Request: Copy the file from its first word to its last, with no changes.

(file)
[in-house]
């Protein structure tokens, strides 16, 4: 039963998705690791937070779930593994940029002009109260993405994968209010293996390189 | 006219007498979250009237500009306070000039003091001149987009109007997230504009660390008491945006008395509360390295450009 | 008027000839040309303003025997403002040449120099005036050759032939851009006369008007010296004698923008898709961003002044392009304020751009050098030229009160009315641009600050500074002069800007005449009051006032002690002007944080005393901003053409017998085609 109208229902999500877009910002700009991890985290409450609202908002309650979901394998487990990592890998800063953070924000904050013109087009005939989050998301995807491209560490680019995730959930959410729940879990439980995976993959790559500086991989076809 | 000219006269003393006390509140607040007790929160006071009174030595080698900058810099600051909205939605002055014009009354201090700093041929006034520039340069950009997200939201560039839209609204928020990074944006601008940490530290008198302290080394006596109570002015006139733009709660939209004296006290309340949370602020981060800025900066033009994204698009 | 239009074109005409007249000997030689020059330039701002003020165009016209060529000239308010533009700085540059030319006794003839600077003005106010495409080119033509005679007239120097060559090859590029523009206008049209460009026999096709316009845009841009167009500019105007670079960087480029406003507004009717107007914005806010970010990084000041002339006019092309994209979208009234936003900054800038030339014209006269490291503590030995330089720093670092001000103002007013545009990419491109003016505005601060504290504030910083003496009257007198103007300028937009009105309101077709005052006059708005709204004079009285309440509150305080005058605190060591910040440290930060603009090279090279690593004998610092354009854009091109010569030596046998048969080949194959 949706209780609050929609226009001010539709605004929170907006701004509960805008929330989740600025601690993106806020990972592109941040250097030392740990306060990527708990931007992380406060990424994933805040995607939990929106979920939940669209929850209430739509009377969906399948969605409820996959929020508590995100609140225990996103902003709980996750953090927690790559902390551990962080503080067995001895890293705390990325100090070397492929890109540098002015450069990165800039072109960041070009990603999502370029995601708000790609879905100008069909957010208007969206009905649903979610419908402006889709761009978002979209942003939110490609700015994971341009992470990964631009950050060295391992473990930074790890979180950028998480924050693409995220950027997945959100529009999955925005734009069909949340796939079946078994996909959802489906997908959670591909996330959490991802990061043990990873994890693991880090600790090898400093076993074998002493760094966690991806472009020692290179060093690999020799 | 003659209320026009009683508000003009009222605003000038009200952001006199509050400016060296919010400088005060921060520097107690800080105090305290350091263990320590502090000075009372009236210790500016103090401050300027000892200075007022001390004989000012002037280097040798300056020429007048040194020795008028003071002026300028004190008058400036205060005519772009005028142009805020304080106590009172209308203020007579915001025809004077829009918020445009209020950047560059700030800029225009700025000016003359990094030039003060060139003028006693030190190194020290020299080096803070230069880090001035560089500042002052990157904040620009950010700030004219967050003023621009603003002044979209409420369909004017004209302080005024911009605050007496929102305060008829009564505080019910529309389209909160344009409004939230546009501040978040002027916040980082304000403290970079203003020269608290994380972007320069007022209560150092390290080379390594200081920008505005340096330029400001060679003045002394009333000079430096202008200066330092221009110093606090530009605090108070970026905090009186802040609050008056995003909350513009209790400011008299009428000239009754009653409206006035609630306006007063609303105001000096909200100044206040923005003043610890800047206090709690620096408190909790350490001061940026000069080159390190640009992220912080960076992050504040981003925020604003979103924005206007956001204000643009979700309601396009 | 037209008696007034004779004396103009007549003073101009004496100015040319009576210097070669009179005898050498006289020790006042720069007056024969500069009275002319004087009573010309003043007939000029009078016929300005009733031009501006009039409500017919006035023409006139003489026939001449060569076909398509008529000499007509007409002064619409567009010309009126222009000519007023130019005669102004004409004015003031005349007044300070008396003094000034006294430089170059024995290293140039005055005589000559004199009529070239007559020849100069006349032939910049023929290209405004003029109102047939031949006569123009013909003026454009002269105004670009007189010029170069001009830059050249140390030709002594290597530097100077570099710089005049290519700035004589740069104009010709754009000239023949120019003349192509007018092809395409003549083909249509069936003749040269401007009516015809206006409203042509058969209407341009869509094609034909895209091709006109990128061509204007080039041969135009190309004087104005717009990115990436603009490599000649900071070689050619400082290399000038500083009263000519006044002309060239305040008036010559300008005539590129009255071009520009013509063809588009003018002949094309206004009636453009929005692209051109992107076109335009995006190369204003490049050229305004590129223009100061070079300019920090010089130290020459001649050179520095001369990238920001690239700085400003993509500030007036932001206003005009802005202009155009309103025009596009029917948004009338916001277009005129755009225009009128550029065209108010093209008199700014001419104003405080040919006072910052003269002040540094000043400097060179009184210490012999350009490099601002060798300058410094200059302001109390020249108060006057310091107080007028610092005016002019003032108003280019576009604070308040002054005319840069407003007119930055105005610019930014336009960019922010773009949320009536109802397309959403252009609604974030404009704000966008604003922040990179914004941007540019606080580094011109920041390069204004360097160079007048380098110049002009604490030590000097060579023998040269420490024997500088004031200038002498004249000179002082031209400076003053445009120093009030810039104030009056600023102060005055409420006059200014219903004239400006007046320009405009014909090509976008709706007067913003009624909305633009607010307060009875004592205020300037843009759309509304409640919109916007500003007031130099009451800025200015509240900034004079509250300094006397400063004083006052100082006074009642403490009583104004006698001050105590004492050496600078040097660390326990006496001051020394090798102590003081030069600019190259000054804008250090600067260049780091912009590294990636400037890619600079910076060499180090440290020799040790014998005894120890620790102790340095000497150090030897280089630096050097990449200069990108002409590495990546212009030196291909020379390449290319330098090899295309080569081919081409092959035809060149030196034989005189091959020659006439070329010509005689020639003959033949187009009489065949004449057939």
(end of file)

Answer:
[in-house]
């Protein structure tokens, strides 16, 4: 039963998705690791937070779930593994940029002009109260993405994968209010293996390189 | 006219007498979250009237500009306070000039003091001149987009109007997230504009660390008491945006008395509360390295450009 | 008027000839040309303003025997403002040449120099005036050759032939851009006369008007010296004698923008898709961003002044392009304020751009050098030229009160009315641009600050500074002069800007005449009051006032002690002007944080005393901003053409017998085609 109208229902999500877009910002700009991890985290409450609202908002309650979901394998487990990592890998800063953070924000904050013109087009005939989050998301995807491209560490680019995730959930959410729940879990439980995976993959790559500086991989076809 | 000219006269003393006390509140607040007790929160006071009174030595080698900058810099600051909205939605002055014009009354201090700093041929006034520039340069950009997200939201560039839209609204928020990074944006601008940490530290008198302290080394006596109570002015006139733009709660939209004296006290309340949370602020981060800025900066033009994204698009 | 239009074109005409007249000997030689020059330039701002003020165009016209060529000239308010533009700085540059030319006794003839600077003005106010495409080119033509005679007239120097060559090859590029523009206008049209460009026999096709316009845009841009167009500019105007670079960087480029406003507004009717107007914005806010970010990084000041002339006019092309994209979208009234936003900054800038030339014209006269490291503590030995330089720093670092001000103002007013545009990419491109003016505005601060504290504030910083003496009257007198103007300028937009009105309101077709005052006059708005709204004079009285309440509150305080005058605190060591910040440290930060603009090279090279690593004998610092354009854009091109010569030596046998048969080949194959 949706209780609050929609226009001010539709605004929170907006701004509960805008929330989740600025601690993106806020990972592109941040250097030392740990306060990527708990931007992380406060990424994933805040995607939990929106979920939940669209929850209430739509009377969906399948969605409820996959929020508590995100609140225990996103902003709980996750953090927690790559902390551990962080503080067995001895890293705390990325100090070397492929890109540098002015450069990165800039072109960041070009990603999502370029995601708000790609879905100008069909957010208007969206009905649903979610419908402006889709761009978002979209942003939110490609700015994971341009992470990964631009950050060295391992473990930074790890979180950028998480924050693409995220950027997945959100529009999955925005734009069909949340796939079946078994996909959802489906997908959670591909996330959490991802990061043990990873994890693991880090600790090898400093076993074998002493760094966690991806472009020692290179060093690999020799 | 003659209320026009009683508000003009009222605003000038009200952001006199509050400016060296919010400088005060921060520097107690800080105090305290350091263990320590502090000075009372009236210790500016103090401050300027000892200075007022001390004989000012002037280097040798300056020429007048040194020795008028003071002026300028004190008058400036205060005519772009005028142009805020304080106590009172209308203020007579915001025809004077829009918020445009209020950047560059700030800029225009700025000016003359990094030039003060060139003028006693030190190194020290020299080096803070230069880090001035560089500042002052990157904040620009950010700030004219967050003023621009603003002044979209409420369909004017004209302080005024911009605050007496929102305060008829009564505080019910529309389209909160344009409004939230546009501040978040002027916040980082304000403290970079203003020269608290994380972007320069007022209560150092390290080379390594200081920008505005340096330029400001060679003045002394009333000079430096202008200066330092221009110093606090530009605090108070970026905090009186802040609050008056995003909350513009209790400011008299009428000239009754009653409206006035609630306006007063609303105001000096909200100044206040923005003043610890800047206090709690620096408190909790350490001061940026000069080159390190640009992220912080960076992050504040981003925020604003979103924005206007956001204000643009979700309601396009 | 037209008696007034004779004396103009007549003073101009004496100015040319009576210097070669009179005898050498006289020790006042720069007056024969500069009275002319004087009573010309003043007939000029009078016929300005009733031009501006009039409500017919006035023409006139003489026939001449060569076909398509008529000499007509007409002064619409567009010309009126222009000519007023130019005669102004004409004015003031005349007044300070008396003094000034006294430089170059024995290293140039005055005589000559004199009529070239007559020849100069006349032939910049023929290209405004003029109102047939031949006569123009013909003026454009002269105004670009007189010029170069001009830059050249140390030709002594290597530097100077570099710089005049290519700035004589740069104009010709754009000239023949120019003349192509007018092809395409003549083909249509069936003749040269401007009516015809206006409203042509058969209407341009869509094609034909895209091709006109990128061509204007080039041969135009190309004087104005717009990115990436603009490599000649900071070689050619400082290399000038500083009263000519006044002309060239305040008036010559300008005539590129009255071009520009013509063809588009003018002949094309206004009636453009929005692209051109992107076109335009995006190369204003490049050229305004590129223009100061070079300019920090010089130290020459001649050179520095001369990238920001690239700085400003993509500030007036932001206003005009802005202009155009309103025009596009029917948004009338916001277009005129755009225009009128550029065209108010093209008199700014001419104003405080040919006072910052003269002040540094000043400097060179009184210490012999350009490099601002060798300058410094200059302001109390020249108060006057310091107080007028610092005016002019003032108003280019576009604070308040002054005319840069407003007119930055105005610019930014336009960019922010773009949320009536109802397309959403252009609604974030404009704000966008604003922040990179914004941007540019606080580094011109920041390069204004360097160079007048380098110049002009604490030590000097060579023998040269420490024997500088004031200038002498004249000179002082031209400076003053445009120093009030810039104030009056600023102060005055409420006059200014219903004239400006007046320009405009014909090509976008709706007067913003009624909305633009607010307060009875004592205020300037843009759309509304409640919109916007500003007031130099009451800025200015509240900034004079509250300094006397400063004083006052100082006074009642403490009583104004006698001050105590004492050496600078040097660390326990006496001051020394090798102590003081030069600019190259000054804008250090600067260049780091912009590294990636400037890619600079910076060499180090440290020799040790014998005894120890620790102790340095000497150090030897280089630096050097990449200069990108002409590495990546212009030196291909020379390449290319330098090899295309080569081919081409092959035809060149030196034989005189091959020659006439070329010509005689020639003959033949187009009489065949004449057939």